Meridian Water is a £6billion, 80-hectare regeneration project in the London Borough of Enfield. Phase 1 of the Strategic Infrastructure Works is the new Meridian Water station and associated public realm.

Photograph of Station Square

We were commissioned in July 2018 to provide RIBA Stages 2-6 services for the Meridian Water (MW) Station Public Realm project, including temporary pedestrian and cycle access routes, a temporary western square, and more permanent public realm integrating the east station access with future Meanwhile Use spaces and a new crossing across a major road.

Conceptually, the project begins the process of recovering the site for ecology and for people, looking forward to future development and residential communities while marking industrial heritage. Operationally, the project enables access to the new railway station while defining a high quality, safe and distinctive experience for residents and visitors.

Photograph of timber bench

We combined off-the-shelf products with locally manufactured elements to make low-cost, high-impact spaces. Laying out the landscape in a grid, referencing the gasholder structures and sized to accommodate ISO shipping containers, gave form to furniture, lighting and planting as well as defining Meanwhile Use opportunities. Converted shipping container cycle stores and growing containers for the project were fabricated by a maker space within the masterplan area.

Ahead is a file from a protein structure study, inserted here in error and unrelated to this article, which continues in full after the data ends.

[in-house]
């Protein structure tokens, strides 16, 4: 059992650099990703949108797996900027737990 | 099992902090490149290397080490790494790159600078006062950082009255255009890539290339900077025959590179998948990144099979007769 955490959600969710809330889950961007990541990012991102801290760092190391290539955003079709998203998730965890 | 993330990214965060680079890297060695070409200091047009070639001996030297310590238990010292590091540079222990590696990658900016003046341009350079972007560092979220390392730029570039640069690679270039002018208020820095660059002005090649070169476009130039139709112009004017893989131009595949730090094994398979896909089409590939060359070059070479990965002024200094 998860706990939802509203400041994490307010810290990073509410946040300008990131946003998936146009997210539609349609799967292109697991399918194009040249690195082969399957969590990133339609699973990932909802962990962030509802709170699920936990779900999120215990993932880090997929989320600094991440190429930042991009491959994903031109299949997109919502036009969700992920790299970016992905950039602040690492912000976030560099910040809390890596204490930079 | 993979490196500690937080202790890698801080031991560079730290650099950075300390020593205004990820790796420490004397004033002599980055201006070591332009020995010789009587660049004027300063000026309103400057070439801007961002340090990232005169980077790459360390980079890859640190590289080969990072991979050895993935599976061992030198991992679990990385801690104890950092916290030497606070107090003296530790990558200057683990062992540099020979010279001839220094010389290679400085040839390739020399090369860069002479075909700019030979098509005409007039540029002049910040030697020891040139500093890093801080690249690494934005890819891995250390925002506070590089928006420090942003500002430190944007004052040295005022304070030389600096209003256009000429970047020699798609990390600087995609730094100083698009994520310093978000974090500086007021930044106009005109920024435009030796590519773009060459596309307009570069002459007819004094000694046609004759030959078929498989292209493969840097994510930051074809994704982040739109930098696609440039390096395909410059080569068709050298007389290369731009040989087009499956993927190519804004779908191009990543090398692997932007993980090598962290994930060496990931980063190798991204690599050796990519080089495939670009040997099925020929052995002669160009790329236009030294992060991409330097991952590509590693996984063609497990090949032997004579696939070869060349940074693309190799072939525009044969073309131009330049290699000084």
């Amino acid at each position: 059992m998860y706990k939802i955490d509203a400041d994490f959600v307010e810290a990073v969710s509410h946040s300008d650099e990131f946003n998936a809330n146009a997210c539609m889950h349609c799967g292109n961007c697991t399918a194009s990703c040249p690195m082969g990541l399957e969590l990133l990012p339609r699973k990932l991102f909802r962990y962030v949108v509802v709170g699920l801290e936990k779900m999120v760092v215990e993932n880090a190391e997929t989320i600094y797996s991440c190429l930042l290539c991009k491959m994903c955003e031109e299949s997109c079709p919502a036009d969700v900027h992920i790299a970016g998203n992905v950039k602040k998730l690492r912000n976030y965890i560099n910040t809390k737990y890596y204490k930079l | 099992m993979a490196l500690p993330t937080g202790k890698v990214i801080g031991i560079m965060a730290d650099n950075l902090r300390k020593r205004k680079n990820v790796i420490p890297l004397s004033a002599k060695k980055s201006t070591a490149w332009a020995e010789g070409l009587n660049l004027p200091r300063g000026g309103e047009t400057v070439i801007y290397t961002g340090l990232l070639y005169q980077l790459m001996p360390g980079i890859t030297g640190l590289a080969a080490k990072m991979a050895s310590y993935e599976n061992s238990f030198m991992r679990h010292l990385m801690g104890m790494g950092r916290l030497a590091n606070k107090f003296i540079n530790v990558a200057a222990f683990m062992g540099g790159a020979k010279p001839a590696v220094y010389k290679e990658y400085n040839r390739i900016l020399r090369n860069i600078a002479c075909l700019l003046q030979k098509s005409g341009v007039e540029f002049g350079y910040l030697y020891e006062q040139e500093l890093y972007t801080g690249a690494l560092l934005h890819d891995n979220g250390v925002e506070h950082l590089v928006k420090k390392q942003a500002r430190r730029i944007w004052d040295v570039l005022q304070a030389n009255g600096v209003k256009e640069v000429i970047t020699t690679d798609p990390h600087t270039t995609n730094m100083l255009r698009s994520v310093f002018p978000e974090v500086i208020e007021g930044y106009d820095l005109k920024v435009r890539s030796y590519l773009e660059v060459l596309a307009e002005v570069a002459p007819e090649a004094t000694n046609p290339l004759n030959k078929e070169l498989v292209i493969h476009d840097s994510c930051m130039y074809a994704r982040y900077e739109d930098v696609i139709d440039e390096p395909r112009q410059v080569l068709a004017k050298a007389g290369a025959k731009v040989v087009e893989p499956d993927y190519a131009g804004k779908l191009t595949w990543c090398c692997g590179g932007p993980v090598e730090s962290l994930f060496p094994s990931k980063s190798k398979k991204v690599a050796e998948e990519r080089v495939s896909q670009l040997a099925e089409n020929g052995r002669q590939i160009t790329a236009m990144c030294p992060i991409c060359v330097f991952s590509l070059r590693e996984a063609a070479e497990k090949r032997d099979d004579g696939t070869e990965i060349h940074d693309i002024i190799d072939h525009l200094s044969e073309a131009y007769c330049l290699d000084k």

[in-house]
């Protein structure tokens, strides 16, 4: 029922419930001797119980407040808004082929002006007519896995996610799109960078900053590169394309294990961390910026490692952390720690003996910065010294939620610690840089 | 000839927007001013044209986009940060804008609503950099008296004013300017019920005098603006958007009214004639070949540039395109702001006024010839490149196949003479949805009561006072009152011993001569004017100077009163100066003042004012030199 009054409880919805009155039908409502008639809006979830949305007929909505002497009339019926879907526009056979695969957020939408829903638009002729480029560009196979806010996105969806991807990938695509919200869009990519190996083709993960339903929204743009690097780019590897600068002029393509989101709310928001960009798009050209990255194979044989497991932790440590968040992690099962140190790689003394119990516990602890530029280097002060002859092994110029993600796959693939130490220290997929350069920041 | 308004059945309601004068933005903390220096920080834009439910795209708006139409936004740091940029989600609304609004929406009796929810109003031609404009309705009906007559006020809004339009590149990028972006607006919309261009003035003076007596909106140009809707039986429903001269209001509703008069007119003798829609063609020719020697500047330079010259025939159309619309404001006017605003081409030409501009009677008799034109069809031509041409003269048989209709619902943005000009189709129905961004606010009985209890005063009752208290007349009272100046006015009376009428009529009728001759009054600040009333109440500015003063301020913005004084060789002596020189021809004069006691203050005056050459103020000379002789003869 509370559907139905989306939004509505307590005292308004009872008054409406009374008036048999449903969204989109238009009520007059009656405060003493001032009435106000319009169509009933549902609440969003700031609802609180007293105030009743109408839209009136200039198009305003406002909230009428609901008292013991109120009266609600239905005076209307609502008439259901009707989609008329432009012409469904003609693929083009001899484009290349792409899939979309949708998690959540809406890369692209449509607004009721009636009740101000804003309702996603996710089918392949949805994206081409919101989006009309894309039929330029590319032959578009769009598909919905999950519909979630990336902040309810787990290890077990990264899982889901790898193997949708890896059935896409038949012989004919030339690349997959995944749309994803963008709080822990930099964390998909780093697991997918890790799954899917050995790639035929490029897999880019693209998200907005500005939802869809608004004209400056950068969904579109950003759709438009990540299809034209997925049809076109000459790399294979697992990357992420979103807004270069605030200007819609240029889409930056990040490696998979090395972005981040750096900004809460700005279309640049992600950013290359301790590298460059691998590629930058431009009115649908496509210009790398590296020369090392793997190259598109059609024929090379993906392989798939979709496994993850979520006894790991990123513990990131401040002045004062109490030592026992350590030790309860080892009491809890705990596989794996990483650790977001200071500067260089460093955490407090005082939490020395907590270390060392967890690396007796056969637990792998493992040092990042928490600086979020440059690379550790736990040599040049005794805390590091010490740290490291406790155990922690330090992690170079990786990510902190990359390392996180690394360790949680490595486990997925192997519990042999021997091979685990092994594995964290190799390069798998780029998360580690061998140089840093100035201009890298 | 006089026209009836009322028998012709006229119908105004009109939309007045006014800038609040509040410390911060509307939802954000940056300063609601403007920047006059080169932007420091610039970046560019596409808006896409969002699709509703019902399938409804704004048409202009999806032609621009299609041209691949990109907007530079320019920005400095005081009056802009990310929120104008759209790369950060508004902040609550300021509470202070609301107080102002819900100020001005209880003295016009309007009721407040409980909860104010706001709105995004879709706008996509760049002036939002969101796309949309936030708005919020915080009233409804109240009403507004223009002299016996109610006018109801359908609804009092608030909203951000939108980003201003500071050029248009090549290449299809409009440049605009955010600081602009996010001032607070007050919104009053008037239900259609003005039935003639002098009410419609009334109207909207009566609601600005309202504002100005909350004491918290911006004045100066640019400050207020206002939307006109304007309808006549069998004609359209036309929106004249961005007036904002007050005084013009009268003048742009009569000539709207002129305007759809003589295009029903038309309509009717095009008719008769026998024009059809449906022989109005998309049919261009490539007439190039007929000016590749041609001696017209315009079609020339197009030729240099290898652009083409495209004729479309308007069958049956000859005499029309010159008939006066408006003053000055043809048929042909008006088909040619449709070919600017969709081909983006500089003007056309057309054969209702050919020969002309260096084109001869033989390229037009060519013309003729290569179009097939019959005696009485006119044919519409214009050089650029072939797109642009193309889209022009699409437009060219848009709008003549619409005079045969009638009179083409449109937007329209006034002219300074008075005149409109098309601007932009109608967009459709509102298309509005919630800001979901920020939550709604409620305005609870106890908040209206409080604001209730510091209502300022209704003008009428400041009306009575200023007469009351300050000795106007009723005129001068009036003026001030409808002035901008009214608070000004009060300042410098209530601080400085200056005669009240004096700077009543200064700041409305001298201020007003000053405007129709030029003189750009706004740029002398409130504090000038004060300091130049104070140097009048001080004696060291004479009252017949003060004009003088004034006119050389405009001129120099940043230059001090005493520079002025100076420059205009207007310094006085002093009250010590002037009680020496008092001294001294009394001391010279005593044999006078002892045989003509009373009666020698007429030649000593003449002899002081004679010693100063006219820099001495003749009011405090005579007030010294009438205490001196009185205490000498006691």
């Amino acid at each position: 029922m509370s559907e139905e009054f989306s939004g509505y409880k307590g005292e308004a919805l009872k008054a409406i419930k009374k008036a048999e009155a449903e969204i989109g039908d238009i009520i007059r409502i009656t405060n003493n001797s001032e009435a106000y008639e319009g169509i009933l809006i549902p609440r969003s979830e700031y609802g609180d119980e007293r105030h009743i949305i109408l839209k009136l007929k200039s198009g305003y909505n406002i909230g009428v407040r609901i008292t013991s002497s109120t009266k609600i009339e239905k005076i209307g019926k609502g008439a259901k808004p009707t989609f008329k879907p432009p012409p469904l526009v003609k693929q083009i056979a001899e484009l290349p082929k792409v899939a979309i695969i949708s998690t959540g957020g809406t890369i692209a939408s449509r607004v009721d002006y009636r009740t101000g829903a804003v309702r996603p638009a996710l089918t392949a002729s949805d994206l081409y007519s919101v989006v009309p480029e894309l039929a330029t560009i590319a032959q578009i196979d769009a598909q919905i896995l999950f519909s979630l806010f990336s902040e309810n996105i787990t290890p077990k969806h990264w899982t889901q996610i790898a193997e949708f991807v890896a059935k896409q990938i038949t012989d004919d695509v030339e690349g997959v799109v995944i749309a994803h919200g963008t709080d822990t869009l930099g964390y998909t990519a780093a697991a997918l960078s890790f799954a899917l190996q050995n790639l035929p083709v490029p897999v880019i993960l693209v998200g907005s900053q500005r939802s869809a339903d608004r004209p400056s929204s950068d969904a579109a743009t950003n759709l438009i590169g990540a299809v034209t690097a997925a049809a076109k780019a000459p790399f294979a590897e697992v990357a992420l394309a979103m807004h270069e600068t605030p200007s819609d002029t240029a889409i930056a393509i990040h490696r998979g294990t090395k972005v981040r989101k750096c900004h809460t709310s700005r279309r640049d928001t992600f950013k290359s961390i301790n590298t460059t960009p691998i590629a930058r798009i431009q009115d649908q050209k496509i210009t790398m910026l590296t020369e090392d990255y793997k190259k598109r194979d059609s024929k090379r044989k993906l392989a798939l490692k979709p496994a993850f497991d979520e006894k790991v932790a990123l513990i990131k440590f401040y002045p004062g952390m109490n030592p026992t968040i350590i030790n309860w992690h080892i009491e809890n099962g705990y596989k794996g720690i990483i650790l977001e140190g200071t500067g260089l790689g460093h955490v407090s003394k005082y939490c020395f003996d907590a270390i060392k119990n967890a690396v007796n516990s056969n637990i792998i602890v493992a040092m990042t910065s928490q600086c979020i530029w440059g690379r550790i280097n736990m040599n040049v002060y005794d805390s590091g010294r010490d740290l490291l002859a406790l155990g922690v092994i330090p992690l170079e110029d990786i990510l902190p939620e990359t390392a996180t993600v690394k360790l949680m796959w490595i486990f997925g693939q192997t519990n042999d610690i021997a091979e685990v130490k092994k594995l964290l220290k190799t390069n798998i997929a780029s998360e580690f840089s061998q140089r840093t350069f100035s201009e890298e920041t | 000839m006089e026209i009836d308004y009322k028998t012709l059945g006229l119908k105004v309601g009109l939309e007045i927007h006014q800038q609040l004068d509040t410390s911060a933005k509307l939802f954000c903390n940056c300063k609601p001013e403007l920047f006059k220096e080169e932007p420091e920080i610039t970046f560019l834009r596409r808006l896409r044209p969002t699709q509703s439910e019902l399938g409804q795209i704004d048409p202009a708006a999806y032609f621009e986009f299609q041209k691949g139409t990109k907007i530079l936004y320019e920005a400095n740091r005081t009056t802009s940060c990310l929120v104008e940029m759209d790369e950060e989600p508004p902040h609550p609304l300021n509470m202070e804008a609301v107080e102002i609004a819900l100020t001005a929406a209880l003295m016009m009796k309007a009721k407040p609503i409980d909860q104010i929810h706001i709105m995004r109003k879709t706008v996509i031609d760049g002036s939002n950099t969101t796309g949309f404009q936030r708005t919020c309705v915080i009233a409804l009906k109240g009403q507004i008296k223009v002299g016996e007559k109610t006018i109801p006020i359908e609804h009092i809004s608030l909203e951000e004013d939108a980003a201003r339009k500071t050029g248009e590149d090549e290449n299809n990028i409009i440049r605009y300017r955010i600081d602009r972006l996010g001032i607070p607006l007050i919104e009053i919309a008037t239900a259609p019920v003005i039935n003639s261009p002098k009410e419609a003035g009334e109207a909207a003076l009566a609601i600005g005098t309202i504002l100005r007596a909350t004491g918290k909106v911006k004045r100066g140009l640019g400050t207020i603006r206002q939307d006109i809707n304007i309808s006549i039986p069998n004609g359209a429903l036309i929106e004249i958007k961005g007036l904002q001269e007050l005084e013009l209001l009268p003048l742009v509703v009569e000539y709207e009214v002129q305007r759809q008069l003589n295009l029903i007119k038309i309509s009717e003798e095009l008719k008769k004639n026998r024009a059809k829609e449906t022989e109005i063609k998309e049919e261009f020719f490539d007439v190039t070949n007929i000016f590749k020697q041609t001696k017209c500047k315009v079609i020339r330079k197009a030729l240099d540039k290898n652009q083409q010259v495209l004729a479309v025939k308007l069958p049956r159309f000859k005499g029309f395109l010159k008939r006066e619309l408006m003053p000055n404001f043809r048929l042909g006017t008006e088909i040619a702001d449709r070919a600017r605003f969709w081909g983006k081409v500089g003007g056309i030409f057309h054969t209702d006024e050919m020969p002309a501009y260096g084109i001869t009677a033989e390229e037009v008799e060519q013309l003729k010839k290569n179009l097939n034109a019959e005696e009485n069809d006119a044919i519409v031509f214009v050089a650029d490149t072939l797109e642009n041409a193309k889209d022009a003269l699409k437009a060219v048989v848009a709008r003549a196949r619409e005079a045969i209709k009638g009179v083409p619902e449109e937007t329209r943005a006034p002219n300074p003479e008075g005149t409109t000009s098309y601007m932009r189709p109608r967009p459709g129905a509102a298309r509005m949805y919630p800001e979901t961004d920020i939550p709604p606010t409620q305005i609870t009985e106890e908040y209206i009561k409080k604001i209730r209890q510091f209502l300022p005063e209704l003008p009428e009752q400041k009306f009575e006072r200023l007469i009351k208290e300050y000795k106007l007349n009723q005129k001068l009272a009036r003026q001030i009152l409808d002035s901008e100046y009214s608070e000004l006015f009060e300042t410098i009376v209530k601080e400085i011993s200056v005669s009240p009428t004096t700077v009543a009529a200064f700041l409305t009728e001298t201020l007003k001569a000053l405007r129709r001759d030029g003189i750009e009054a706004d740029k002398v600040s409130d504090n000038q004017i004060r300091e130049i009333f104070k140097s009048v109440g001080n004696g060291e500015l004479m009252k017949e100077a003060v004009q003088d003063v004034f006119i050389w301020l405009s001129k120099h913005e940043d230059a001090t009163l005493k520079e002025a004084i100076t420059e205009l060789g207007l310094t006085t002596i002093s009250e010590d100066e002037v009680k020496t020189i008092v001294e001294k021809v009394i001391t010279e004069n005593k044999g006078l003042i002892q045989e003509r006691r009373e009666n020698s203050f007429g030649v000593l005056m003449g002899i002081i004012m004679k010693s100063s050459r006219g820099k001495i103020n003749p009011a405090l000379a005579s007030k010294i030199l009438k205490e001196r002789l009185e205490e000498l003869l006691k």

Photograph of Station Square at dusk

Photograph of emerging ecological corridor

Trees were planted in sufficiently large containers to grow during the life of the project for transplanting into the future landscape. Other sustainability measures include making extensive use of site-won aggregates for bulk fill (almost none was imported), using 70% sustainable urban drainage systems, and 100% LED lighting, dimmable via Enfield Council’s centralised control system.

Collage of Station Square

Photograph of white-line being applied

Completed in June 2019, on time for the station opening, the 10-month project was delivered for a cost of just over £2million, or £162/m2 (including civils works), which compares very favourably to equivalent and more permanent projects.